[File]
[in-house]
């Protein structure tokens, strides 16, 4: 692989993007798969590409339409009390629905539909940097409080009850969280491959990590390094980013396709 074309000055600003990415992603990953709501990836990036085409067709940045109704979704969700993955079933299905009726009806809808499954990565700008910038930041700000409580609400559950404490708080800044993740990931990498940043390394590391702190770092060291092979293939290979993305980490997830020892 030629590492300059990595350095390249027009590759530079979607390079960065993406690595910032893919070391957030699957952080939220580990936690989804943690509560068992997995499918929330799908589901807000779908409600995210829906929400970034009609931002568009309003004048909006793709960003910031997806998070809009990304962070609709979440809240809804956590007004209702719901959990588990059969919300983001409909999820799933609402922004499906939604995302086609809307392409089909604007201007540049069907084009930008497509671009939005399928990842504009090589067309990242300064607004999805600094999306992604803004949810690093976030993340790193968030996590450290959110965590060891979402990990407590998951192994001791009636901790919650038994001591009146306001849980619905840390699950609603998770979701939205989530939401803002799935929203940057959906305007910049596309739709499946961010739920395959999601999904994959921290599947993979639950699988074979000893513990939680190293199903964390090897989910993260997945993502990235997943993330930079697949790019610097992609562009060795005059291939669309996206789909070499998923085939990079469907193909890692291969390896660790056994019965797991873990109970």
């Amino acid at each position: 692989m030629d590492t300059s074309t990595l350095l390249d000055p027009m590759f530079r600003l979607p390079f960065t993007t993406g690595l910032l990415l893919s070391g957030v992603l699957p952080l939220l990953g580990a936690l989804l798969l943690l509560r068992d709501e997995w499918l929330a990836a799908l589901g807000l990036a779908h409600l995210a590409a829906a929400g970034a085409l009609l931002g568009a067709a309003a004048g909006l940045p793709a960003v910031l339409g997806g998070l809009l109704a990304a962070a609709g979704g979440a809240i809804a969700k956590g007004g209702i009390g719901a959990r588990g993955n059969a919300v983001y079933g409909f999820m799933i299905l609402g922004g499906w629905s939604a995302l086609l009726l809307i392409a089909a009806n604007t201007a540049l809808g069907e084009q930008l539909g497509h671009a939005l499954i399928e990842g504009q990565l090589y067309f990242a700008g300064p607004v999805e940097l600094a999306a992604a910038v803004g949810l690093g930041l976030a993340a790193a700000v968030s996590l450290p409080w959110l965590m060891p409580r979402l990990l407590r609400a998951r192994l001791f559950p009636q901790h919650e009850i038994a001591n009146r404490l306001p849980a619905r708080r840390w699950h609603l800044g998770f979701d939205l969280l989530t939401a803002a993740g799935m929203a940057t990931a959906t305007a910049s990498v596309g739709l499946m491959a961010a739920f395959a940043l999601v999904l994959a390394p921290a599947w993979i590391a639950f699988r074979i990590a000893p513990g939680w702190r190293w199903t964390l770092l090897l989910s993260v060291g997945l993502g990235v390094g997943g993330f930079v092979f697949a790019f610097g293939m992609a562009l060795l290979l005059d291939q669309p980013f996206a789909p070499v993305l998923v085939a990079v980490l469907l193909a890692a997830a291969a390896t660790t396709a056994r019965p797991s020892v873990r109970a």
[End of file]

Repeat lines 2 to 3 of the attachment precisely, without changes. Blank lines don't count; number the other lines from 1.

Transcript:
């Protein structure tokens, strides 16, 4: 692989993007798969590409339409009390629905539909940097409080009850969280491959990590390094980013396709 074309000055600003990415992603990953709501990836990036085409067709940045109704979704969700993955079933299905009726009806809808499954990565700008910038930041700000409580609400559950404490708080800044993740990931990498940043390394590391702190770092060291092979293939290979993305980490997830020892 030629590492300059990595350095390249027009590759530079979607390079960065993406690595910032893919070391957030699957952080939220580990936690989804943690509560068992997995499918929330799908589901807000779908409600995210829906929400970034009609931002568009309003004048909006793709960003910031997806998070809009990304962070609709979440809240809804956590007004209702719901959990588990059969919300983001409909999820799933609402922004499906939604995302086609809307392409089909604007201007540049069907084009930008497509671009939005399928990842504009090589067309990242300064607004999805600094999306992604803004949810690093976030993340790193968030996590450290959110965590060891979402990990407590998951192994001791009636901790919650038994001591009146306001849980619905840390699950609603998770979701939205989530939401803002799935929203940057959906305007910049596309739709499946961010739920395959999601999904994959921290599947993979639950699988074979000893513990939680190293199903964390090897989910993260997945993502990235997943993330930079697949790019610097992609562009060795005059291939669309996206789909070499998923085939990079469907193909890692291969390896660790056994019965797991873990109970």
């Amino acid at each position: 692989m030629d590492t300059s074309t990595l350095l390249d000055p027009m590759f530079r600003l979607p390079f960065t993007t993406g690595l910032l990415l893919s070391g957030v992603l699957p952080l939220l990953g580990a936690l989804l798969l943690l509560r068992d709501e997995w499918l929330a990836a799908l589901g807000l990036a779908h409600l995210a590409a829906a929400g970034a085409l009609l931002g568009a067709a309003a004048g909006l940045p793709a960003v910031l339409g997806g998070l809009l109704a990304a962070a609709g979704g979440a809240i809804a969700k956590g007004g209702i009390g719901a959990r588990g993955n059969a919300v983001y079933g409909f999820m799933i299905l609402g922004g499906w629905s939604a995302l086609l009726l809307i392409a089909a009806n604007t201007a540049l809808g069907e084009q930008l539909g497509h671009a939005l499954i399928e990842g504009q990565l090589y067309f990242a700008g300064p607004v999805e940097l600094a999306a992604a910038v803004g949810l690093g930041l976030a993340a790193a700000v968030s996590l450290p409080w959110l965590m060891p409580r979402l990990l407590r609400a998951r192994l001791f559950p009636q901790h919650e009850i038994a001591n009146r404490l306001p849980a619905r708080r840390w699950h609603l800044g998770f979701d939205l969280l989530t939401a803002a993740g799935m929203a940057t990931a959906t305007a910049s990498v596309g739709l499946m491959a961010a739920f395959a940043l999601v999904l994959a390394p921290a599947w993979i590391a639950f699988r074979i990590a000893p513990g939680w702190r190293w199903t964390l770092l090897l989910s993260v060291g997945l993502g990235v390094g997943g993330f930079v092979f697949a790019f610097g293939m992609a562009l060795l290979l005059d291939q669309p980013f996206a789909p070499v993305l998923v085939a990079v980490l469907l193909a890692a997830a291969a390896t660790t396709a056994r019965p797991s020892v873990r109970a």